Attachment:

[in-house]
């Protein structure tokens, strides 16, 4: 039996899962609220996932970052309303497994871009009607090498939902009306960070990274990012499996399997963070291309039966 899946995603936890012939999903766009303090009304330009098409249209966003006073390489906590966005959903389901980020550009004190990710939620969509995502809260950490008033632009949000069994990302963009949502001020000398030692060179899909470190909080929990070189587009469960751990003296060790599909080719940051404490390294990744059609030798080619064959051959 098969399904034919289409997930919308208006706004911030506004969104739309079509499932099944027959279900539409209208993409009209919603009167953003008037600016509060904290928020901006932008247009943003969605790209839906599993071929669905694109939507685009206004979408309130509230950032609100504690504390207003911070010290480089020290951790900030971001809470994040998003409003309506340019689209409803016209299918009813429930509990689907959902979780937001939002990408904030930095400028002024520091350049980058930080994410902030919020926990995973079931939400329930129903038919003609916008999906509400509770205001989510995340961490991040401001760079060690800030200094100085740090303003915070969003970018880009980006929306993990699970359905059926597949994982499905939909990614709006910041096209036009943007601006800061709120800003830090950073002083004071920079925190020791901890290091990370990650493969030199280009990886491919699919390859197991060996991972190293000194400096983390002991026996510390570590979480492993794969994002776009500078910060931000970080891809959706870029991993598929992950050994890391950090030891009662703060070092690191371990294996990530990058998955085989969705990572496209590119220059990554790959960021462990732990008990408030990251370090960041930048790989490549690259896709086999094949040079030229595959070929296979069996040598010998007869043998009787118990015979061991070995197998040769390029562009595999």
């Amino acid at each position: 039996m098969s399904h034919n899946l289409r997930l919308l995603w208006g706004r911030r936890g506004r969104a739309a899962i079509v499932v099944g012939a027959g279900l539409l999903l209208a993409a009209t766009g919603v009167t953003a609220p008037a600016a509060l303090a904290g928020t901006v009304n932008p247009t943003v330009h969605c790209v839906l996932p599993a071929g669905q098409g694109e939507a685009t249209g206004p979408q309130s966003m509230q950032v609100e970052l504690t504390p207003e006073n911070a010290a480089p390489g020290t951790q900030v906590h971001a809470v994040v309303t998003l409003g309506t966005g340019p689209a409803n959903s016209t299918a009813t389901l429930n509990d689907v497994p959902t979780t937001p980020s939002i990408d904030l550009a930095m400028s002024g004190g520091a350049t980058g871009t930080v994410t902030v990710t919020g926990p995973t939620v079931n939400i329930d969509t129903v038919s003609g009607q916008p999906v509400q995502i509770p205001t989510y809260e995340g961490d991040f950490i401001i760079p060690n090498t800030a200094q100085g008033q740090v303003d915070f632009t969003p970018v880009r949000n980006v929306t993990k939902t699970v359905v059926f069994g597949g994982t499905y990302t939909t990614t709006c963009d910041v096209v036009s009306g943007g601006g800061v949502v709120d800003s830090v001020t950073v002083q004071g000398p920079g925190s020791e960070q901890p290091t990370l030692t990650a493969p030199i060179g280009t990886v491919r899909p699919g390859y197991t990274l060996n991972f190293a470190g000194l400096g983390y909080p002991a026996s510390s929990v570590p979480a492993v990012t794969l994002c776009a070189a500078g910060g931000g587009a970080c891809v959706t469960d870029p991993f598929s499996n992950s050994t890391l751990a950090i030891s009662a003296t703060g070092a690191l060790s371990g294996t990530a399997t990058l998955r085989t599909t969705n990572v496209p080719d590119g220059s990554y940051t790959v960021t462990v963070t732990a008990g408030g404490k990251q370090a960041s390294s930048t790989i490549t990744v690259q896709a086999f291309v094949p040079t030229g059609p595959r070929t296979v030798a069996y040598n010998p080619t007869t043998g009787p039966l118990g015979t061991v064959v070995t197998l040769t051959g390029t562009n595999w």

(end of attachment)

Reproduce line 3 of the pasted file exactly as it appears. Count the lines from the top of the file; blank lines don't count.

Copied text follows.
């Amino acid at each position: 039996m098969s399904h034919n899946l289409r997930l919308l995603w208006g706004r911030r936890g506004r969104a739309a899962i079509v499932v099944g012939a027959g279900l539409l999903l209208a993409a009209t766009g919603v009167t953003a609220p008037a600016a509060l303090a904290g928020t901006v009304n932008p247009t943003v330009h969605c790209v839906l996932p599993a071929g669905q098409g694109e939507a685009t249209g206004p979408q309130s966003m509230q950032v609100e970052l504690t504390p207003e006073n911070a010290a480089p390489g020290t951790q900030v906590h971001a809470v994040v309303t998003l409003g309506t966005g340019p689209a409803n959903s016209t299918a009813t389901l429930n509990d689907v497994p959902t979780t937001p980020s939002i990408d904030l550009a930095m400028s002024g004190g520091a350049t980058g871009t930080v994410t902030v990710t919020g926990p995973t939620v079931n939400i329930d969509t129903v038919s003609g009607q916008p999906v509400q995502i509770p205001t989510y809260e995340g961490d991040f950490i401001i760079p060690n090498t800030a200094q100085g008033q740090v303003d915070f632009t969003p970018v880009r949000n980006v929306t993990k939902t699970v359905v059926f069994g597949g994982t499905y990302t939909t990614t709006c963009d910041v096209v036009s009306g943007g601006g800061v949502v709120d800003s830090v001020t950073v002083q004071g000398p920079g925190s020791e960070q901890p290091t990370l030692t990650a493969p030199i060179g280009t990886v491919r899909p699919g390859y197991t990274l060996n991972f190293a470190g000194l400096g983390y909080p002991a026996s510390s929990v570590p979480a492993v990012t794969l994002c776009a070189a500078g910060g931000g587009a970080c891809v959706t469960d870029p991993f598929s499996n992950s050994t890391l751990a950090i030891s009662a003296t703060g070092a690191l060790s371990g294996t990530a399997t990058l998955r085989t599909t969705n990572v496209p080719d590119g220059s990554y940051t790959v960021t462990v963070t732990a008990g408030g404490k990251q370090a960041s390294s930048t790989i490549t990744v690259q896709a086999f291309v094949p040079t030229g059609p595959r070929t296979v030798a069996y040598n010998p080619t007869t043998g009787p039966l118990g015979t061991v064959v070995t197998l040769t051959g390029t562009n595999w």